Living in Clean Air for Your Heart
Atrial fibrillation (AFib) is a relatively common heart condition that occurs when the atria contract in an irregular fashion, making the heart beat too quickly, too slowly or in an uneven rhythm. An episode of AFib is usually triggered by fatigue, stress or anxiety, hormonal changes around menses, physical exertion, some medications (especially cold and allergy drugs), and excessive alcohol or caffeine intake. New studies also found an interesting correlation between an AFib episode and air pollution as well. Let's take a look at AFib and air pollution.
A 2014 study featured in the British Medical Journal shows that certain air pollutants can increase the risk of AFib and other heart conditions, and therefore raising the chance of strokes, heart attacks and blood clots in the lungs (pulmonary embolism). This study is based on the data collected by UK researchers over 7 years from 2003 to 2009. The findings suggest that common air pollutions such as carbon monoxide, nitrogen dioxide, particle matter, sulfur dioxide and ozone (all in average levels) were linked with hundreds of thousands of heart attacks and over two million emergency admissions for heart problems.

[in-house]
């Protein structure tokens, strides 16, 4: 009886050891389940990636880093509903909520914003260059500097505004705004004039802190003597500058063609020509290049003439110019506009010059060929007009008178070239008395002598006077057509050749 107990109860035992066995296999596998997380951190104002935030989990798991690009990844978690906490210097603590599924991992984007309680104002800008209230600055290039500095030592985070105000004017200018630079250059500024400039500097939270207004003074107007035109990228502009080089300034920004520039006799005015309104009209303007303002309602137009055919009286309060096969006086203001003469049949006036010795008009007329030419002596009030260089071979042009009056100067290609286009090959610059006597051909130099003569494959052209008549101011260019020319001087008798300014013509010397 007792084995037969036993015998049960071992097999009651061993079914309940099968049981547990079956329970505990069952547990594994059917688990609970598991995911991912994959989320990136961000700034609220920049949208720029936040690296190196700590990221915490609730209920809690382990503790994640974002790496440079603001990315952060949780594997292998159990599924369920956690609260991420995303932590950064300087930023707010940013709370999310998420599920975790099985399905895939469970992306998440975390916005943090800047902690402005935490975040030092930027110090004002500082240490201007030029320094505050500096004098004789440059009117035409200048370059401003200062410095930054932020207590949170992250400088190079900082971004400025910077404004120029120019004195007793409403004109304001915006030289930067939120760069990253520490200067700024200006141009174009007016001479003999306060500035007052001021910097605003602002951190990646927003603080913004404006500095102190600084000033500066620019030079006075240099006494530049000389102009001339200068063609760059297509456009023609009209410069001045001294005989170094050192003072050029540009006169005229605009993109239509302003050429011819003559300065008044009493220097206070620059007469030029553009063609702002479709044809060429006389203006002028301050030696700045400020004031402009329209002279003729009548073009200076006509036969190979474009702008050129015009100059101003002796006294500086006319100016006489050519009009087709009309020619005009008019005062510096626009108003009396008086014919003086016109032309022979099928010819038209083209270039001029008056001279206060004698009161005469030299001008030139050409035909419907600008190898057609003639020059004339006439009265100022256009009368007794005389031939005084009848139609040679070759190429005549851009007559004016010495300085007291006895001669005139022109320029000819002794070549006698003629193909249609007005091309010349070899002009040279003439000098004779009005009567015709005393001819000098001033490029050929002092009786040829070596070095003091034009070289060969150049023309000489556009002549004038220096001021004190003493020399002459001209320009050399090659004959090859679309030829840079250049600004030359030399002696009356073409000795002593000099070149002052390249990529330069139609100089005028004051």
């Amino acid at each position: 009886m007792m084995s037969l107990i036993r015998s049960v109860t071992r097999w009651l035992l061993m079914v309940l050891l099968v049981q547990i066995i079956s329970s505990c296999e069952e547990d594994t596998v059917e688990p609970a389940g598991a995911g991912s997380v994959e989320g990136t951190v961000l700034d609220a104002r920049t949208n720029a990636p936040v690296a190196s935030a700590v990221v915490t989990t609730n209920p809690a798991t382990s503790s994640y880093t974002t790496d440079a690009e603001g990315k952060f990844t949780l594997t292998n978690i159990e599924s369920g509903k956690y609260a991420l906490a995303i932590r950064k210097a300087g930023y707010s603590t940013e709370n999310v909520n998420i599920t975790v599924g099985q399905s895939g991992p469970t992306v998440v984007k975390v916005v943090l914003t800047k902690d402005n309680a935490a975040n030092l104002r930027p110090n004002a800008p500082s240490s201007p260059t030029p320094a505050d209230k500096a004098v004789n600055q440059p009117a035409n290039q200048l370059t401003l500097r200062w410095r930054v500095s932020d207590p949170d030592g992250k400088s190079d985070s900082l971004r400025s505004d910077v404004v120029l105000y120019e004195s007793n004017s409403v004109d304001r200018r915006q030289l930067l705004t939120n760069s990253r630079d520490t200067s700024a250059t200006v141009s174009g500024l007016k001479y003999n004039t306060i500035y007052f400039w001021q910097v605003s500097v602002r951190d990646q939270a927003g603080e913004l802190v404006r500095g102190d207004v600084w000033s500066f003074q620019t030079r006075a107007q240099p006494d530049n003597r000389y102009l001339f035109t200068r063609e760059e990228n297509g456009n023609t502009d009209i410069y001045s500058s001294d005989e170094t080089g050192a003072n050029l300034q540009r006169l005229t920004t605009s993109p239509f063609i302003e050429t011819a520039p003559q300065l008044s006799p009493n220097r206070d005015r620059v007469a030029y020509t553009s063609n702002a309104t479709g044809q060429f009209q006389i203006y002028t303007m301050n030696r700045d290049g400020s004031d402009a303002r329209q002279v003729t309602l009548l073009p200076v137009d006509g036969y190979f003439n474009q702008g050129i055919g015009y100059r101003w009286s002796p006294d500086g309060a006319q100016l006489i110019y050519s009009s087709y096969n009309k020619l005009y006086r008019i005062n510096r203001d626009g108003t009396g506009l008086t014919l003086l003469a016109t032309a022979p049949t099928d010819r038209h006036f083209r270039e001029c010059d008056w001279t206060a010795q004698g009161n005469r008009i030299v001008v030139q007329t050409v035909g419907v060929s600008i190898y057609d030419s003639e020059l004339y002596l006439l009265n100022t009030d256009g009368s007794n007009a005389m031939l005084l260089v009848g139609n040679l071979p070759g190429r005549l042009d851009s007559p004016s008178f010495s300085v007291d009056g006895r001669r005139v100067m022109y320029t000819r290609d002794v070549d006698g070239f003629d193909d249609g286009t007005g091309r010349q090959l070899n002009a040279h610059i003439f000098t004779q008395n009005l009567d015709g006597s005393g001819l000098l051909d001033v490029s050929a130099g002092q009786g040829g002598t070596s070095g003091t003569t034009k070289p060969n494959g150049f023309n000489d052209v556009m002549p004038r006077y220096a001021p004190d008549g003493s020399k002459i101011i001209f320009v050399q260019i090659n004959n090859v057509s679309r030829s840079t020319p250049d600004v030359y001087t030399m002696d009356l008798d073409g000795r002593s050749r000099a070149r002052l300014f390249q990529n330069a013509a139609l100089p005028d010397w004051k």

How these air pollutants trigger an acute episode is not known, but particle matter called PM2.5 was specifically found to trigger AFib, while nitrogen oxide was associated with non-ST elevation heart attacks.
A previous study published in 2008 in “Circulation” from the Journal of the American Heart Association recorded similar findings, based on assessing almost 50 male patients who had just been admitted to the hospital for cardiovascular complaints. This study showed that increased levels of air pollution will negatively influence the electrical impulses generated by the heart. The possible underlying mechanism involved inflammation of the heart muscles, decreased oxygen flow, the formation of free radicals and rhythm disturbances, this study suggests.
The newer study (2014), however, suggests that not only high but also average levels of air pollutants can cause an AFib episode.
How to Prevent Exposure to Air Pollutants
General recommendations to prevent air pollutants to form in the environment include energy conservation by using ENERGY STAR products for your home or office; using public transportation or walking rather than using the car; getting regular check-ups done for your car and boats; and using environmentally friendly (also known as green) products.
Check the news and if the ozone levels are particularly high during the day, then avoid spending time outdoors. Fill your car’s tank in the evening or at night (when it is cooler) and set your air conditioner at home or the office above 78 degrees. When high particle levels are expected, use additional precautions: avoid burning leaves or other materials and limit the use of fireplaces, wood stoves and gas-powered equipment (such as gardening tools). Avoid smoking (including second-hand smoke). It’s worth investing in high-quality air conditioners that filter and remove air pollutants from your home.